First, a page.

When it comes to
the use of child labor to help bring in
According to statistics released in late October, this year’s cotton harvest appears on track to hit its target, with roughly 247,000 tons already picked, according to a report distributed by the Asia-Plus news agency. State projections for 2009 call for the harvest to reach 350,000 tons. The 2009 target, however, represents a tacit acknowledgement by the government that the cotton sector is suffering from a severe case of financial sclerosis. The 2008 harvest was a total disaster -- with just 353,000 tons picked out of a targeted 552,000 tons.
In Tajikistan’s southern districts abutting the Afghan border, most of the laborers picking cotton these days are women; the rest are children, some as young as six. A large percentage of Tajik men are labor migrants, and have left the country in search of work
While the demographic profile of the domestic labor force certainly plays a role in the continuing use of child labor, the practice is also intertwined with an apparent breakdown in communications. "Child labor is used on a large scale," said Nargis Zokirova, Director of the Bureau on Human Rights and Rule of Law, an NGO. "In 2006 our president issued a decree prohibiting child labor in cotton fields. The Ministry of Education also issued a decree prohibiting taking children to the cotton fields. But, despite those decrees, children are still taken to the cotton fields. When we talked to teachers, they didn’t know about those decrees."
That children are harvesting cotton is widely accepted. Less clear is whether children are forced to pick at the expense of their studies. "Schools are not closed down during the picking season [. . . ] children are taken to the cotton fields after school," Takhmina Babadjanova of the NGO Amparo in Khujand told EurasiaNet. "Kids don’t skip school. After school they go home, have something to eat, change their clothes and then they go pick the cotton."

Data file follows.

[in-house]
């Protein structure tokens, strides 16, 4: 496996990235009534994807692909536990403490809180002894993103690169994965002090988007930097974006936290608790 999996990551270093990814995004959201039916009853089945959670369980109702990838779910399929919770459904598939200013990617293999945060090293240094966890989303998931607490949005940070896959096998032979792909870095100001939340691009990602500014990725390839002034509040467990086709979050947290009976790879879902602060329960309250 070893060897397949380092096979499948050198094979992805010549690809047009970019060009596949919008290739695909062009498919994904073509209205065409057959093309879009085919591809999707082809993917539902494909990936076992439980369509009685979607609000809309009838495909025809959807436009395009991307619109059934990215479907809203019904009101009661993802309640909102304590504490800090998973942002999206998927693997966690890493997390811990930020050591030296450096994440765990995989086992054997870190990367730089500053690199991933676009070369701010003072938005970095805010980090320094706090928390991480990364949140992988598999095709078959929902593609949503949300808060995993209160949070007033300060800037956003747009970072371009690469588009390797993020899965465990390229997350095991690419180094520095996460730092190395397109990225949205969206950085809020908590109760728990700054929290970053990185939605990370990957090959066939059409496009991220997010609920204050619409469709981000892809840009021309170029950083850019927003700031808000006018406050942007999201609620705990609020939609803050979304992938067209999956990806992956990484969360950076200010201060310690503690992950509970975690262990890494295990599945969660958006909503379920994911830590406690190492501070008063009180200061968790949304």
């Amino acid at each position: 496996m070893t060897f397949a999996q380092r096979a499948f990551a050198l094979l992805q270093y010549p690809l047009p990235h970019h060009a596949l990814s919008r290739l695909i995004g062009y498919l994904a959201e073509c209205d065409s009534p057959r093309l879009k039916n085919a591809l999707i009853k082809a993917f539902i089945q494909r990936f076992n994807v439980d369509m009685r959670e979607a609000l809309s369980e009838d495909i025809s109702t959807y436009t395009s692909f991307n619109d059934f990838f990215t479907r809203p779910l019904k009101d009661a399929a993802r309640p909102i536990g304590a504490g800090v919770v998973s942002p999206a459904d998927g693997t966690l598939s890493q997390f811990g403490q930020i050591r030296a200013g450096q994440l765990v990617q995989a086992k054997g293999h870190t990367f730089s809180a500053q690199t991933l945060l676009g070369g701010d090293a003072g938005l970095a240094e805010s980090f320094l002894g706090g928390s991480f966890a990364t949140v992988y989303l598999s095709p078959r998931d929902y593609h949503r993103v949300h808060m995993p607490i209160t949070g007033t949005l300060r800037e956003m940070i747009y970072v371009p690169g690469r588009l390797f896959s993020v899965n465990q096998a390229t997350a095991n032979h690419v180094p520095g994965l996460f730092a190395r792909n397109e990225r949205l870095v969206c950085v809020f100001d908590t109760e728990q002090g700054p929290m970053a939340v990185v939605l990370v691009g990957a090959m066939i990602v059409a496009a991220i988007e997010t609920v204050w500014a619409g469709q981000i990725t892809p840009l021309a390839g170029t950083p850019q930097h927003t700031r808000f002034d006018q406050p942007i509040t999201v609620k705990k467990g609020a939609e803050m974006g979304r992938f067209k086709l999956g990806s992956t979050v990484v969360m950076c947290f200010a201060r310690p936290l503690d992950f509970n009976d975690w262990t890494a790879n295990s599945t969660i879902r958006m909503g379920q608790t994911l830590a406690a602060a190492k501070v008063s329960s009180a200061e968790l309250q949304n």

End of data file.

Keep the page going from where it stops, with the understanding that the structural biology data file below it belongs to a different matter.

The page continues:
But, she added, local officials do use coercive methods on teachers and children. "The kids have problems getting their books if they don’t go pick cotton," Babadjanova said. "During exams and finals, they might have problems with their grades. Or there have been some cases, very rare, when the students [were] expelled from school for not going to pick cotton. All of this causes problems for parents, of course. They worry."
Zokirova, the human rights advocate, noted that a cycle of fear seems to swirl in schools during the harvest season. "Teachers told us that they were forced by the principal of a school to take the children to the cotton fields," she said. "When we talked to the kids, they said that they were forced to go to the cotton field by the teachers. They also said that if they wouldn’t go, teachers threatened to expel them from school."
A network of 13
local NGOs issued a report in late October that gauged
The few men who have not migrated abroad in search of work appear to be supervising. One, who called himself a brigadier, told EurasiaNet that the workers do not get paid regularly, adding that he and his team had not been paid in over six months. They are forced to steal some of the harvest, he said, simply to feed their families.
With the focus
on cotton, which accounts for 11 percent of
frequent comparisons to neighboring
"The issue here is not just about child labor, but about the exploitation of all laborers, including women," the diplomat concluded.
decline of the cotton sector has profound implications for education in
As far as pupils are concerned, the deepening economic crisis stands to hamper the ability of many to learn, Lapham said. "This might worsen as the economic crisis deepens -- with no remittances and poor harvests. Families will make sure that they can purchase enough food before they will be able to worry about school supplies," she said.